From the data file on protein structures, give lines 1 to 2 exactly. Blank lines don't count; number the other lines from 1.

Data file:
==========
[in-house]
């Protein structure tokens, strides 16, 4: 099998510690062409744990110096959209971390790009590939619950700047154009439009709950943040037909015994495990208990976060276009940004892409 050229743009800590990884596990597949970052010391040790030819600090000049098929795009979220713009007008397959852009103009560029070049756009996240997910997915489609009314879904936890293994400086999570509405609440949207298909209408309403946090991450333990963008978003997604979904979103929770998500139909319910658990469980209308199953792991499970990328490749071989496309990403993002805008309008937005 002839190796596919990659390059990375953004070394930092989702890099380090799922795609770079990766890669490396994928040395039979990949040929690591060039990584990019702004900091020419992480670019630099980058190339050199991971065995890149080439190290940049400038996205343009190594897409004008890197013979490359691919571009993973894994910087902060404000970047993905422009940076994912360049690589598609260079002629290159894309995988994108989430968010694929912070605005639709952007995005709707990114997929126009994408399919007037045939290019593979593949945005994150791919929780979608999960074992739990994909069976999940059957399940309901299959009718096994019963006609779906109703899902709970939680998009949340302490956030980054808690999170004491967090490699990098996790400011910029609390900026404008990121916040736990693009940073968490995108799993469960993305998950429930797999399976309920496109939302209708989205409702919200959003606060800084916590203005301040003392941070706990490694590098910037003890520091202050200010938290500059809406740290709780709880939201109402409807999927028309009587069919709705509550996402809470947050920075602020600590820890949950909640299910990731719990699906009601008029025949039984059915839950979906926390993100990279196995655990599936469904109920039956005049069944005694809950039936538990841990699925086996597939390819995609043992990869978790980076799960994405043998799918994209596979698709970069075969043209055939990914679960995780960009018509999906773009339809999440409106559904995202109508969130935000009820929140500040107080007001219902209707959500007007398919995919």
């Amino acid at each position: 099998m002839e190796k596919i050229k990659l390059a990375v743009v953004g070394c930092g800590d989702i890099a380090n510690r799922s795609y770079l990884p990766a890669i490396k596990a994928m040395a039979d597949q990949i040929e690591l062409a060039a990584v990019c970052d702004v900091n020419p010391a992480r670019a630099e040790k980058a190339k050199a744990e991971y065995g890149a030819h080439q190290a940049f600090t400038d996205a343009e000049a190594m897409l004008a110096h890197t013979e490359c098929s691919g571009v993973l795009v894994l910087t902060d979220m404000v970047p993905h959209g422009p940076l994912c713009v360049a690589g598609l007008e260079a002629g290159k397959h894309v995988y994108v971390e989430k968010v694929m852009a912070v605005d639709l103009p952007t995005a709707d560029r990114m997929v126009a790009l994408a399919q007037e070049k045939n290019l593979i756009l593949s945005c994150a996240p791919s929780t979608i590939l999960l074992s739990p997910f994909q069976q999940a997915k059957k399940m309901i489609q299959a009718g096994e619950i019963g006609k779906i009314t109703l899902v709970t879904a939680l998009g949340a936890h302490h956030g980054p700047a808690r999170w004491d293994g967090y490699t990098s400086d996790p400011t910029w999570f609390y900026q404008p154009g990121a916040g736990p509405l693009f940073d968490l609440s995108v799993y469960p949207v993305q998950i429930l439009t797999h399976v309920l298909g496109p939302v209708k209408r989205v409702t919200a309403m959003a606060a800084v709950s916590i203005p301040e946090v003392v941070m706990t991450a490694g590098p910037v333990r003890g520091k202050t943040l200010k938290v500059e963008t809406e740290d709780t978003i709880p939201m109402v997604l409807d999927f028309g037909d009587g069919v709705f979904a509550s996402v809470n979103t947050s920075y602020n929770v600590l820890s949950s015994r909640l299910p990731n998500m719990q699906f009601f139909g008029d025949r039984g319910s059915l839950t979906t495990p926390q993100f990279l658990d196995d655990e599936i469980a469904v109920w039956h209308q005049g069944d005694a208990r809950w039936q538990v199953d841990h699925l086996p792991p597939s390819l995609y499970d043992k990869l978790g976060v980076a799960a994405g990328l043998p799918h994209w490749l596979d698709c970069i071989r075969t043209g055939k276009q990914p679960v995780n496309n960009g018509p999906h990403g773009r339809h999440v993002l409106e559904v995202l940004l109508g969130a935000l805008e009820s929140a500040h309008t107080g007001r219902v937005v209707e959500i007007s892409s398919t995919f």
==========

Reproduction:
[in-house]
């Protein structure tokens, strides 16, 4: 099998510690062409744990110096959209971390790009590939619950700047154009439009709950943040037909015994495990208990976060276009940004892409 050229743009800590990884596990597949970052010391040790030819600090000049098929795009979220713009007008397959852009103009560029070049756009996240997910997915489609009314879904936890293994400086999570509405609440949207298909209408309403946090991450333990963008978003997604979904979103929770998500139909319910658990469980209308199953792991499970990328490749071989496309990403993002805008309008937005 002839190796596919990659390059990375953004070394930092989702890099380090799922795609770079990766890669490396994928040395039979990949040929690591060039990584990019702004900091020419992480670019630099980058190339050199991971065995890149080439190290940049400038996205343009190594897409004008890197013979490359691919571009993973894994910087902060404000970047993905422009940076994912360049690589598609260079002629290159894309995988994108989430968010694929912070605005639709952007995005709707990114997929126009994408399919007037045939290019593979593949945005994150791919929780979608999960074992739990994909069976999940059957399940309901299959009718096994019963006609779906109703899902709970939680998009949340302490956030980054808690999170004491967090490699990098996790400011910029609390900026404008990121916040736990693009940073968490995108799993469960993305998950429930797999399976309920496109939302209708989205409702919200959003606060800084916590203005301040003392941070706990490694590098910037003890520091202050200010938290500059809406740290709780709880939201109402409807999927028309009587069919709705509550996402809470947050920075602020600590820890949950909640299910990731719990699906009601008029025949039984059915839950979906926390993100990279196995655990599936469904109920039956005049069944005694809950039936538990841990699925086996597939390819995609043992990869978790980076799960994405043998799918994209596979698709970069075969043209055939990914679960995780960009018509999906773009339809999440409106559904995202109508969130935000009820929140500040107080007001219902209707959500007007398919995919």